An intrinsic problem related to research on rare diseases is low sample sizes insufficient to reach adequate power for studies targeting modifier genes. This issue can be solved by extracting data from collaborative databases and large datasets of patients with rare diseases, such as those stored in the Genome-Phenome Analysis Platform RD-Connect platform ( However, before a larger number of samples is collected, emphasis should be made on the importance of assessing the effect of each variant found in a selected group of genes. Prediction of the effect of variants found in coding gene regions on the protein function can be performed using numerous existing computation tools and algorithms, such as CADD, GERP, Mutation Assessor, MutPred2, PolyPhen-2 REVEL, SIFT, etc. [77,78,79,80]. In addition to individual tools, a useful overview of scores calculated by different tools can be seen when using the Ensemble ( and VarSome ( databases.
In addition, an in silico three-dimensional model of a protein carrying amino acid substitution or small insertion/deletion can be made with the AlphaFold algorithm, Phyre2 web portal, or Swiss-Pdb Viewer [81,82,83]. These tools require inserting the code of a specific protein from a protein database in order to use a theoretical protein model (preferably human). Some of these tools need to use the Plymel Molecular Graphics System, Schrödinger, LLC, for the visualization of three-dimensional models [76].
Special attention should be paid to rare variants predicted to be pathogenic, as they are expected to change the structure and/or function of a protein. If such a variant resides in a gene described to cause a monogenic disease (e.g., in,,, etc.), the phenotype of the patient must be re-evaluated for symptoms of that disease.

4.1. Rare vs. Common Variants

Strictly following the rules for the classification of genetic variants [84], only rare variants, found with <0.01 frequency in large databases of healthy persons, such as gnomAD exomes and gnomAD genomes (, can be considered to be pathogenic. However, in the case of modifier genes, common variants computationally predicted to change the structure/function of the protein involved in the autophagy pathway should also be taken into consideration for their modifier effect.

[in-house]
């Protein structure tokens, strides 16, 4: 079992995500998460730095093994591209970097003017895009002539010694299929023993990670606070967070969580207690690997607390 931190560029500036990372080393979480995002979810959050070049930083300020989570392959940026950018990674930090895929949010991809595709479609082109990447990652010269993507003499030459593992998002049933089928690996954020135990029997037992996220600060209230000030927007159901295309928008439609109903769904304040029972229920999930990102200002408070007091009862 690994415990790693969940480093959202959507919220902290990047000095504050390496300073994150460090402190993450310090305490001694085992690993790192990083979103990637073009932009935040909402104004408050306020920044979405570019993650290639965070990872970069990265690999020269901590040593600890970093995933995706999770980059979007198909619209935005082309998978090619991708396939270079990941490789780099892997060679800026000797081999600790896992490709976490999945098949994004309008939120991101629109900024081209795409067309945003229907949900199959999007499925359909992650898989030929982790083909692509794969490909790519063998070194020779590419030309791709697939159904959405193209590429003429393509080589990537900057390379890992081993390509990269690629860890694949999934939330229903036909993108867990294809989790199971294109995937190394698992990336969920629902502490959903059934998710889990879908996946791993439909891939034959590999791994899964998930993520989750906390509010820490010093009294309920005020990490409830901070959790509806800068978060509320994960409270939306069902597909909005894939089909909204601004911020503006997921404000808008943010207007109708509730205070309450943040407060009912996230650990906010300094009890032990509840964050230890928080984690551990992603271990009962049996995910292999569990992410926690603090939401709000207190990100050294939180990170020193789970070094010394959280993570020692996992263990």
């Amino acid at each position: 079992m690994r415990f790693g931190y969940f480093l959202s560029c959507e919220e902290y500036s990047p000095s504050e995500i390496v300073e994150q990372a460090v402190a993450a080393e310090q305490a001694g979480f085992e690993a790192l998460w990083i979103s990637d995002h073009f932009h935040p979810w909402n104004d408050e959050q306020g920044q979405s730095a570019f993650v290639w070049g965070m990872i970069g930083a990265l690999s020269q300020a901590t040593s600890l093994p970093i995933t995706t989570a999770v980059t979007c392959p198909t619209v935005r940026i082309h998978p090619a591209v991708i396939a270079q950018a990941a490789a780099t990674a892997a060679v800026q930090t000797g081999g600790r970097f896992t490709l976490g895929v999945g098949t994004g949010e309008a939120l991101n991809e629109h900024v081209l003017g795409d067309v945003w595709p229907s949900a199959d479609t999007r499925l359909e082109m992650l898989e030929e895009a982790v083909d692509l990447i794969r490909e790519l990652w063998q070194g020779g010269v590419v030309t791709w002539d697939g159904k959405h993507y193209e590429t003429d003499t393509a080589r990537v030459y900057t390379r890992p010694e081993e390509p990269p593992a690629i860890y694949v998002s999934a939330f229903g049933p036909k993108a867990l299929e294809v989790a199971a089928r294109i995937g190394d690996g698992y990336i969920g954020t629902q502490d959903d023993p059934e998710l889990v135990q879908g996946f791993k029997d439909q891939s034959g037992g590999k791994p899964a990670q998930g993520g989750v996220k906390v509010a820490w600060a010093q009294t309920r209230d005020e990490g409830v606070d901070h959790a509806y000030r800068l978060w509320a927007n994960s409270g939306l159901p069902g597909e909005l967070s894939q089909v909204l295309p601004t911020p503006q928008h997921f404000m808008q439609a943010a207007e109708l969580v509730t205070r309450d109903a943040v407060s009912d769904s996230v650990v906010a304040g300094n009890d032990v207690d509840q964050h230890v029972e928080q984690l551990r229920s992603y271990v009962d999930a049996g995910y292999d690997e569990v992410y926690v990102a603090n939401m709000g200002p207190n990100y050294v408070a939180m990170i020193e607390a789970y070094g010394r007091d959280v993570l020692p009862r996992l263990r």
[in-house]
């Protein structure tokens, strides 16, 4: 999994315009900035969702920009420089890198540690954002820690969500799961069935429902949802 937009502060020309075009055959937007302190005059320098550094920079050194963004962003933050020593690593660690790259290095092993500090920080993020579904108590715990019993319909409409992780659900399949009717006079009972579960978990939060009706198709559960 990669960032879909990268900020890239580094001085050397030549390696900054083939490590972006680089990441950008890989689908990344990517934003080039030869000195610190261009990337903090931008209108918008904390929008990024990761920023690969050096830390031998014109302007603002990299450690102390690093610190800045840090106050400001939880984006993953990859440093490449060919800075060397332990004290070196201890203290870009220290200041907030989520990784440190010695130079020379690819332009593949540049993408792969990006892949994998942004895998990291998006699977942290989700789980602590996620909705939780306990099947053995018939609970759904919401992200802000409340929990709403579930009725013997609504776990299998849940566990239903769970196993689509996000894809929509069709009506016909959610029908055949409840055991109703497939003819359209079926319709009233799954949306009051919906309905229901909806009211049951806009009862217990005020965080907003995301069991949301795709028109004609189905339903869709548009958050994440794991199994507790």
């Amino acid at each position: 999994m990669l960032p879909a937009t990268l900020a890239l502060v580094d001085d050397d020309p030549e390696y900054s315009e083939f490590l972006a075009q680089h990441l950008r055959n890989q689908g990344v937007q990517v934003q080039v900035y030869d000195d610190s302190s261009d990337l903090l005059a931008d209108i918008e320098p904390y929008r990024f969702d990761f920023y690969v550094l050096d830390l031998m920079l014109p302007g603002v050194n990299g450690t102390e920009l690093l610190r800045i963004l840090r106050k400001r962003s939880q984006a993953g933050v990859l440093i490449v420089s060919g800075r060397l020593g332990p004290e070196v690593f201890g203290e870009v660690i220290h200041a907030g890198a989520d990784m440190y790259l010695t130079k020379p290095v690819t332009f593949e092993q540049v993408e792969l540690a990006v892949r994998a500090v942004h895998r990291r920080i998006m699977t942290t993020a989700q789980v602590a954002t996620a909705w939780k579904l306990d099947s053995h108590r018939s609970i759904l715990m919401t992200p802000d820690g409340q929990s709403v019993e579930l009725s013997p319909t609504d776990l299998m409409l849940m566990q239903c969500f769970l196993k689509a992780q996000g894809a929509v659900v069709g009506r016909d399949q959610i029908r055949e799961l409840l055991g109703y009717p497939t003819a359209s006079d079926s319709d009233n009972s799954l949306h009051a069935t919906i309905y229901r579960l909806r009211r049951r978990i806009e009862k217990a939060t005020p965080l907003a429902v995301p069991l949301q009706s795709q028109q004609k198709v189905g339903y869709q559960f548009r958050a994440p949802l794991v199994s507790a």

An example of this approach was described for late-onset Alzheimer’s disease, where a common variant rs3796529 (MAF > 15%) was described to be a protective variant for hippocampal atrophy [85].
Furthermore, as in multifactorial diseases [86], we can expect that the cumulative effect of the main Mendelian disease-causing locus (major size effect), together with one or more modifier loci carrying rare or common variants (each with a minor size effect), work together to shape what we observe as a disease phenotype of a “monogenic” disease.

4.2. Regulatory Role of Non-Coding Regions

In addition to variants in coding regions that might affect the structure and/or function of a protein, non-coding regions of genes related to autophagy also have immense potential to act as modifiers.

4.2.1. Transcription Factors

Microphthalmia/transcription factor E or MiT/TFE family members (MITF, TFEB, TFE3, and TFEC), nuclear factor erythroid-derived 2-like 2 (NFE2L2/NRF2), the forkhead box o (FoxO) family, the CCAAT/enhancer-binding protein (C/EBP) family, and the GATA transcription factor are the most recognized master genes of autophagy (for a comprehensive review, see Kim et al., 2020) [72].
Therefore, both variants in genes encoding for transcription factors as well as the promoter regions of genes regulated by them are worthy of investigation [73,74,75].

4.2.2. Non-Coding RNA

ncRNAs are functional RNA molecules that regulate gene expression at the transcriptional and post-transcriptional level. Once considered “transcriptional noise”, non-coding RNAs have emerged as potential biomarkers, as well as therapeutic targets in many diseases [87,88]. The ncRNA, usually ranging from 20 to 10,000 nucleotides, can modulate physiological responses through different mechanisms, such as RNA–RNA or RNA–protein interactions, and some of the interactions can be stabilized by the different chaperones [89]. Based on the linearity of transcripts, ncRNAs can be classified as linear (microRNAs–miRNAs and long non-coding RNAs–lncRNAs) or circular (circular RNAs–circRNAs).
miRNAs, spanning between 18 and 24 nucleotides, regulate gene expression through base-pairing with complementary sequences of the 3′untranslated region (UTR) of messenger RNAs (mRNA). This interaction results in gene silencing accomplished through a combination of translational repression and mRNA destabilization through its polyA tail shortening or inhibiting the mRNA translation into proteins [90].